When “Keeping Up With The Kardashians” premiered 13 years ago, the Kardashians looked nothing like they do now. Neither did TV.
In 2007, cable was ascendant, siphoning millions of viewers away from the broadcast networks. Reality TV — specifically the subgenre of “celebreality” shows about the marginally famous — was thriving on channels like VH1, MTV and E!, where the Kardashians set up shop.
The show was formulaic rather than groundbreaking, a clear derivative of the many other unscripted sitcoms starring C-listers that dotted basic cable at the time. There was little to suggest it would endure for 20 seasons, turning the Kardashians into one of the most powerful dynasties in Hollywood and reshaping the nature of contemporary celebrity along the way.
But “KUWTK” arrived at just the right time, as platforms like Twitter and Instagram gave celebrities a new way to broadcast their lives to fans. Unabashedly attention-hungry, the Kardashians cannily stoked interest in their personal dramas — the short-lived marriages, pregnancies, cheating scandals and countless cosmetic enhancements — even when the cameras weren’t rolling. “Influencers” before the term existed, they were willing to shill just about anything: dubious weight-loss pills, exploitative debit cards and especially themselves.
Yet the show itself has long since become an afterthought to the relentless saga of the Kardashian-Jenner clan playing out in real time on social media, where the family has an audience of billions. Baby sister Kylie Jenner has become the family’s undisputed social media champ, with 190 million Instagram followers — beating big sister Kim (and Beyoncé).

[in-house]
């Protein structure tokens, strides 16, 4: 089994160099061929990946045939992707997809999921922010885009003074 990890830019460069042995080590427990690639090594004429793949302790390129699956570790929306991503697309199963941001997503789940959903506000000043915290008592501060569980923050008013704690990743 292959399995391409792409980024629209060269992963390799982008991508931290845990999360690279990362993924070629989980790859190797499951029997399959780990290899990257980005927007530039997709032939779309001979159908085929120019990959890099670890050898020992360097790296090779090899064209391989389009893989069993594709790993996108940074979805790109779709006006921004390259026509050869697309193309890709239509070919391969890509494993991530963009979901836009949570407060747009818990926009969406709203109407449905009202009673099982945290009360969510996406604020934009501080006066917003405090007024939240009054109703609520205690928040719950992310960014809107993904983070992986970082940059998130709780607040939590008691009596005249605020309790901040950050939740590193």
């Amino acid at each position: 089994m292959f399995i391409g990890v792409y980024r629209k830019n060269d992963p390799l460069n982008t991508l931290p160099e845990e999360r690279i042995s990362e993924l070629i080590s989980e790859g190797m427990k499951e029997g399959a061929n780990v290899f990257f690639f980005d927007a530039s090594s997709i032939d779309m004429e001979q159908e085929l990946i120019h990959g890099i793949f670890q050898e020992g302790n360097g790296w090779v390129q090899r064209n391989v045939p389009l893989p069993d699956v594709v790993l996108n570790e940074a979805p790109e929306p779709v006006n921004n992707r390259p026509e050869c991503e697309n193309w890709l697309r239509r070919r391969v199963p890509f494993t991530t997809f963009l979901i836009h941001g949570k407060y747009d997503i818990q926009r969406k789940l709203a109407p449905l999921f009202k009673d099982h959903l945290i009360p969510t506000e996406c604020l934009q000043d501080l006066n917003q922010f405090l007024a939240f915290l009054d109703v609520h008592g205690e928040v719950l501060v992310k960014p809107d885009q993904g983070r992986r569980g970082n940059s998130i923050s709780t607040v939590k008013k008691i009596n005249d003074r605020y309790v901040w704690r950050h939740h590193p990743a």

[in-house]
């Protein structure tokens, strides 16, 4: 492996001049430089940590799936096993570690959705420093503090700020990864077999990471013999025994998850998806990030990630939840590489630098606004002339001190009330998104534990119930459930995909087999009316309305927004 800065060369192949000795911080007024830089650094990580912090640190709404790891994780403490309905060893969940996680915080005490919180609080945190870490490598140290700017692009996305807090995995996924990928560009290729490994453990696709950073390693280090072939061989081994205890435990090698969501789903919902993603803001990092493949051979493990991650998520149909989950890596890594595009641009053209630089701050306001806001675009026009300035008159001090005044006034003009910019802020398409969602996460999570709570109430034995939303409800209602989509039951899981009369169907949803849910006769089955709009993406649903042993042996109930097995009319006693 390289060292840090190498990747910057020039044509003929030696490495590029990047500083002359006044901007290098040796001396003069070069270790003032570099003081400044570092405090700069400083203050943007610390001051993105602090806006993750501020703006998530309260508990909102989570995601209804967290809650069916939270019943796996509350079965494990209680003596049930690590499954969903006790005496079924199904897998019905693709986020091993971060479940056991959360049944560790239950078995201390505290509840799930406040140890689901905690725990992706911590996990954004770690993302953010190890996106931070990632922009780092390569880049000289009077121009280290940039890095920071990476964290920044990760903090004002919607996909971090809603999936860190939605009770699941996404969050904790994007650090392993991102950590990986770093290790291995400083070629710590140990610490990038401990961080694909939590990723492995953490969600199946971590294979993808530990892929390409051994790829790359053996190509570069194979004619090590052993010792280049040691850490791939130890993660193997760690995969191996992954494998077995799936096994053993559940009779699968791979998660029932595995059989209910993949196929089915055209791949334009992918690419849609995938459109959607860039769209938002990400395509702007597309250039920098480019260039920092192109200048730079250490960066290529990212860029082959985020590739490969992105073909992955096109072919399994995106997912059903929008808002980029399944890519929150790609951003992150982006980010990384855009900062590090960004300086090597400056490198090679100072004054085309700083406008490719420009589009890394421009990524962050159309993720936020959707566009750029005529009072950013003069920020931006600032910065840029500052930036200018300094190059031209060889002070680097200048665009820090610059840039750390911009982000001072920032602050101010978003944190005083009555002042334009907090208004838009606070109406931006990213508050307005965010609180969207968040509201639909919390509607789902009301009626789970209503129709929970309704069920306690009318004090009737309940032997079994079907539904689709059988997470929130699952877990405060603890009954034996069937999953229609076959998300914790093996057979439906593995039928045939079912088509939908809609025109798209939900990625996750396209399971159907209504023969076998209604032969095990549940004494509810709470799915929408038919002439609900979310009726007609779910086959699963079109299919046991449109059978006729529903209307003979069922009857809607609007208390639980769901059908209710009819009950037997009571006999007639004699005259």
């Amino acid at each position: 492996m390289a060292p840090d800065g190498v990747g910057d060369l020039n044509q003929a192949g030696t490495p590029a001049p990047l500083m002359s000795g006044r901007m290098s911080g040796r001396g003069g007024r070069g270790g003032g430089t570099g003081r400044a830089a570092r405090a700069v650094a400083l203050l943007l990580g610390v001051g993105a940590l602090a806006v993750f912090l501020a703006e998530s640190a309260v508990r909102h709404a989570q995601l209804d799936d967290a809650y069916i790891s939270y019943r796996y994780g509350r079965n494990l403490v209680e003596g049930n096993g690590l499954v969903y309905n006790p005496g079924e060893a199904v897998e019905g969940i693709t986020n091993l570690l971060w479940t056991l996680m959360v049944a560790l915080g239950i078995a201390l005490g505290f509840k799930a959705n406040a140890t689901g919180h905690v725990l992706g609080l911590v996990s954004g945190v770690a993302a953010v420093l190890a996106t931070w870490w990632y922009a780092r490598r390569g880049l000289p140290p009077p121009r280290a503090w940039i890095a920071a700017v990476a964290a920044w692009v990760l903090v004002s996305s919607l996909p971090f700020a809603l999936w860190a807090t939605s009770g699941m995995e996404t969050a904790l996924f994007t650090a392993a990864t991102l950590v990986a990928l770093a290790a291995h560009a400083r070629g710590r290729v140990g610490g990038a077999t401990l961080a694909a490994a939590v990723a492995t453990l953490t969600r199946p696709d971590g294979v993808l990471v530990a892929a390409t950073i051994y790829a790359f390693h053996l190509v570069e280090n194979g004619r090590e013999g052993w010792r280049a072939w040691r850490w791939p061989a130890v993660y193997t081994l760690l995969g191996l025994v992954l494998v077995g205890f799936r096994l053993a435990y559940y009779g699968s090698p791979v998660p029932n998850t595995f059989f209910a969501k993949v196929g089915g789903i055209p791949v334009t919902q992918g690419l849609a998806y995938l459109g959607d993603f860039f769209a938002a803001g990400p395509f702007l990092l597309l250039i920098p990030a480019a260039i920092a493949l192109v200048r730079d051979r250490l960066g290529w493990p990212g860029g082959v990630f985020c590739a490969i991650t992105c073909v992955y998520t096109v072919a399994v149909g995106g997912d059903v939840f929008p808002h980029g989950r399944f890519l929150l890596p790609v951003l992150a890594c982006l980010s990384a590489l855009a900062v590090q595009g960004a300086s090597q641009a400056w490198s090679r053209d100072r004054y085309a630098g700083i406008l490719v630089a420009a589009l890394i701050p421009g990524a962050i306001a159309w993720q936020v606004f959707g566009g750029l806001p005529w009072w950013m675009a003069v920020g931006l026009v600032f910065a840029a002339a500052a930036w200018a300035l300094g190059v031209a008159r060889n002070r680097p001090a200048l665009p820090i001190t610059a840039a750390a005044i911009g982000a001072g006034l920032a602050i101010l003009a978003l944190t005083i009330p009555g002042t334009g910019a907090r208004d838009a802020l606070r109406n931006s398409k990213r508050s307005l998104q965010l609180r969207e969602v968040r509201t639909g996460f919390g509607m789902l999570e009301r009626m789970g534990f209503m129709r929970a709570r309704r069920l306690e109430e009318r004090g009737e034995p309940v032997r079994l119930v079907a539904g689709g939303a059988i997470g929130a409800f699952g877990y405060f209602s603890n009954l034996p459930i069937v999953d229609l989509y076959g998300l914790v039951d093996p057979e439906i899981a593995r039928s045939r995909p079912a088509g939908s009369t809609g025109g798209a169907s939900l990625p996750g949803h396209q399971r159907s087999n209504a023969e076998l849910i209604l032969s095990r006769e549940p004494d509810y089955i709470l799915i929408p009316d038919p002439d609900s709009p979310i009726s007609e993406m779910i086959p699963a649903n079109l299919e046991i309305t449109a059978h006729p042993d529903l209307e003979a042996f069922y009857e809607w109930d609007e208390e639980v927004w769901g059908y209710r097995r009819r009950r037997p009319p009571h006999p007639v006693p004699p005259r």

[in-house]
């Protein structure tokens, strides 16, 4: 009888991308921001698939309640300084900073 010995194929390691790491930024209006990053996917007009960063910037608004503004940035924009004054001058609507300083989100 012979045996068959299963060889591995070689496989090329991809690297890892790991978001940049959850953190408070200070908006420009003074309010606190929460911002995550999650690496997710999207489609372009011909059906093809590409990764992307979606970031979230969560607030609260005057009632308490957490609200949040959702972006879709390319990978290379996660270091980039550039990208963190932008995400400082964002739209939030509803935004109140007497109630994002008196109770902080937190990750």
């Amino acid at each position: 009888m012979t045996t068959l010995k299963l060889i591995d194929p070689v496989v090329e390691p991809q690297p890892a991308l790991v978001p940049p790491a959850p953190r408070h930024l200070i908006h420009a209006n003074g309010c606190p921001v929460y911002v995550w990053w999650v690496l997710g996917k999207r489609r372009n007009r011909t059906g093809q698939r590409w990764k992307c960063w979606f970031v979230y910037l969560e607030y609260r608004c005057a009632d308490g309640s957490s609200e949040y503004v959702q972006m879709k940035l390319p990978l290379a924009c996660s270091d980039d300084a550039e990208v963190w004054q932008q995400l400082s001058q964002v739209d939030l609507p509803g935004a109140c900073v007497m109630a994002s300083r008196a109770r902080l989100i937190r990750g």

In contrast, the show, which once generated up to 3 or 4 million live viewers a week, now draws fewer than 1 million. And even though they were paid handsomely to appear — nearly $100 million for three seasons, according to Variety — the Kardashians' various side projects, including skincare lines and role-playing video games, are every bit as lucrative but far less intrusive.
So when Kim announced last week — via Instagram, naturally — that “KUWTK,” which returns from a five-month hiatus on Thursday, would come to an end next year, the news was perhaps not as shocking as it should have been: When you already live your life in the public eye, a reality show is superfluous.